Abby and Gretchen have been best friends since fifth grade, when they bonded over a shared love of E.T., roller-skating parties, and scratch-and-sniff stickers. But when they arrive at high school, things change. Gretchen begins to act….different. And as the strange coincidences and bizarre behavior start to pile up, Abby realizes there’s only one possible explanation: Gretchen, her favorite person in the world, has a demon living inside her. And Abby is not about to let anyone or anything come between her and her best friend. With help from some unlikely allies, Abby embarks on a quest to save Gretchen. But is their friendship powerful enough to beat the devil?


Summer Sons – Lee Mandelo

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Andrew and Eddie did everything together, best friends bonded more deeply than brothers, until Eddie left Andrew behind to start his graduate program at Vanderbilt. Six months later, only days before Andrew was to join him in Nashville, Eddie dies of an apparent suicide. He leaves Andrew a horrible inheritance: a roommate he doesn’t know, friends he never asked for, and a gruesome phantom that hungers for him.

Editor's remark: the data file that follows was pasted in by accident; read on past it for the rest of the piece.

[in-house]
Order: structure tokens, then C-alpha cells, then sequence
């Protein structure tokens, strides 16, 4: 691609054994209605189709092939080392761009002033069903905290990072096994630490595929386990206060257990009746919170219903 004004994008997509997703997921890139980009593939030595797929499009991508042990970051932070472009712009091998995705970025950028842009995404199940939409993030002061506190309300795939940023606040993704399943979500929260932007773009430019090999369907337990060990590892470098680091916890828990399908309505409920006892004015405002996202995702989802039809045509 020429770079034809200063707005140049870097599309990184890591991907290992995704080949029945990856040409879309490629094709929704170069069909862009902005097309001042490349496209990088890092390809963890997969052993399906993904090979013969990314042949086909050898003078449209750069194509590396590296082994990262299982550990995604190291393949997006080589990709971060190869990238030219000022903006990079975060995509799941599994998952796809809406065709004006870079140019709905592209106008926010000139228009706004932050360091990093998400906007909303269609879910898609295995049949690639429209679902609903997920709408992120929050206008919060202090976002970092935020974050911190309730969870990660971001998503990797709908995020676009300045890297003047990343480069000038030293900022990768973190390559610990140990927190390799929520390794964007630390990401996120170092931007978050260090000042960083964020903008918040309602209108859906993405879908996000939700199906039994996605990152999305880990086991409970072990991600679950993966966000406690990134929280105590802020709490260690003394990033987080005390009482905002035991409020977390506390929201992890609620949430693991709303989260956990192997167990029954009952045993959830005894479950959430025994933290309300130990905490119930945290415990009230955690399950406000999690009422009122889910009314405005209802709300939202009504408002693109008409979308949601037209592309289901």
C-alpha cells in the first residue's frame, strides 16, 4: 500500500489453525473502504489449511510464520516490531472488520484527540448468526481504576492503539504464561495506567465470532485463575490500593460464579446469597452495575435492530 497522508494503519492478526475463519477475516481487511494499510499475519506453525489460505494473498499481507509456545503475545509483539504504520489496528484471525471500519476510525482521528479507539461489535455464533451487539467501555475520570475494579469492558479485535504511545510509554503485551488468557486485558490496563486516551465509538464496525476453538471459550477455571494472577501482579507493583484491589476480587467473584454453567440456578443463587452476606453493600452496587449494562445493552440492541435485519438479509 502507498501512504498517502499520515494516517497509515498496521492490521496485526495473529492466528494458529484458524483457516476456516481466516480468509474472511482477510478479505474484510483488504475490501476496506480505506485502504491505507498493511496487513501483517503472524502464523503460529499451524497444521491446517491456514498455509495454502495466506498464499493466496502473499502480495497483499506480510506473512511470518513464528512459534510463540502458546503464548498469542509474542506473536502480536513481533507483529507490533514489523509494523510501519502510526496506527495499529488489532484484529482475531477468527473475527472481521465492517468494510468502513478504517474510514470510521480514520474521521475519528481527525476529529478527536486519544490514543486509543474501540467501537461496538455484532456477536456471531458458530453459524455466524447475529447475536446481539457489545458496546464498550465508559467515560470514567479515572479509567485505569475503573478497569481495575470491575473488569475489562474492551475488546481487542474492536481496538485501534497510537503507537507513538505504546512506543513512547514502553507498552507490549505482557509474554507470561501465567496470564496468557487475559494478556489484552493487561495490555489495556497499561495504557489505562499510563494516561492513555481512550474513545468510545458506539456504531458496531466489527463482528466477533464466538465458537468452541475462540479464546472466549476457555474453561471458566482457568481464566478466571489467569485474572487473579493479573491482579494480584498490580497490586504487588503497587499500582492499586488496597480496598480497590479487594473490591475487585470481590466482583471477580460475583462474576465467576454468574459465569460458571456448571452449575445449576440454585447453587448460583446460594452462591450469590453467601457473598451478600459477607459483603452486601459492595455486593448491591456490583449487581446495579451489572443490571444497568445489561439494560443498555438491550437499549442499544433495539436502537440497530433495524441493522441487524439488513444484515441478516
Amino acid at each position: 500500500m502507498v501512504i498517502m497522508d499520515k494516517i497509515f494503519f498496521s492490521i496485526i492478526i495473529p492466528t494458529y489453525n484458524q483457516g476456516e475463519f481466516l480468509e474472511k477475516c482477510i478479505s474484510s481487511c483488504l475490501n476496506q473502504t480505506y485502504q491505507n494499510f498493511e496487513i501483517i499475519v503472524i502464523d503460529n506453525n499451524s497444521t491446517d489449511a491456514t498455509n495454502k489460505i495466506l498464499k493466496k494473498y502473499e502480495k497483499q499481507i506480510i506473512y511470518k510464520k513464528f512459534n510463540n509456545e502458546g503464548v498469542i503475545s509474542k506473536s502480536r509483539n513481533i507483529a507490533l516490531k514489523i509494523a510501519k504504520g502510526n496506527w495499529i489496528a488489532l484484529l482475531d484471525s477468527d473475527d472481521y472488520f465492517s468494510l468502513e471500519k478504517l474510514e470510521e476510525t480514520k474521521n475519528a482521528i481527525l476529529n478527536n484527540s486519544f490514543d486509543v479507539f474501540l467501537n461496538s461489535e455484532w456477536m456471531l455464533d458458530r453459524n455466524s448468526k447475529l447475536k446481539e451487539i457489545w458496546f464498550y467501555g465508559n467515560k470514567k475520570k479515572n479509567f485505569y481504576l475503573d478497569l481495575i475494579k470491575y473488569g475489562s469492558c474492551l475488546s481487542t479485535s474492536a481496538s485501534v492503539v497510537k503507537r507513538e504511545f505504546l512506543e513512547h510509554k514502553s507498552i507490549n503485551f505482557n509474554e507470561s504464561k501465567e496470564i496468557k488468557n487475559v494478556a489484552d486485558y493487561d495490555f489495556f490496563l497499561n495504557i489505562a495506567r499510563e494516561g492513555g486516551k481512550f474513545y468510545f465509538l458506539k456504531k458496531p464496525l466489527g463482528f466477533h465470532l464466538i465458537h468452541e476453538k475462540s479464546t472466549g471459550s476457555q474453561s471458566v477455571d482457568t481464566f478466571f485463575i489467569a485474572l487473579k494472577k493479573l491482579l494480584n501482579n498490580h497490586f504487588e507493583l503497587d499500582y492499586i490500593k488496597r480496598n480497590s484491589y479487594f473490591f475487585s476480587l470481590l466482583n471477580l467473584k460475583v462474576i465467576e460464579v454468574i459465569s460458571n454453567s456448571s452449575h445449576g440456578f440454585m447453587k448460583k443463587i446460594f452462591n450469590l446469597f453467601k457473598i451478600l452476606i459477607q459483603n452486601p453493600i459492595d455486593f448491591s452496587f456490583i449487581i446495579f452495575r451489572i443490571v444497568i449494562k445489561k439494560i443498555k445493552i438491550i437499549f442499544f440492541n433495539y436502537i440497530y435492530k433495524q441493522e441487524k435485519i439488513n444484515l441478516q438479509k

As Andrew searches for the truth of Eddie’s death, he uncovers the lies and secrets left behind by the person he trusted most, discovering a family history soaked in blood and death. Whirling between the backstabbing academic world where Eddie spent his days and the circle of hot boys, fast cars, and hard drugs that ruled Eddie’s nights, the walls Andrew has built against the world begin to crumble. And there is something awful lurking, waiting for those walls to fall.


White Smoke – Tiffany D. Jackson

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I planned to read this last month as part of my Magical Readathon but didn’t get around to it. However, it’s perfectly suited to this month’s TBR so maybe it’s a good thing I held off.

Marigold is running from ghosts. The phantoms of her old life keep haunting her, but a move with her newly blended family from their small California beach town to the embattled Midwestern city of Cedarville might be the fresh start she needs. Her mom has accepted a new job with the Sterling Foundation that comes with a free house, one that Mari now has to share with her bratty ten-year-old stepsister, Piper.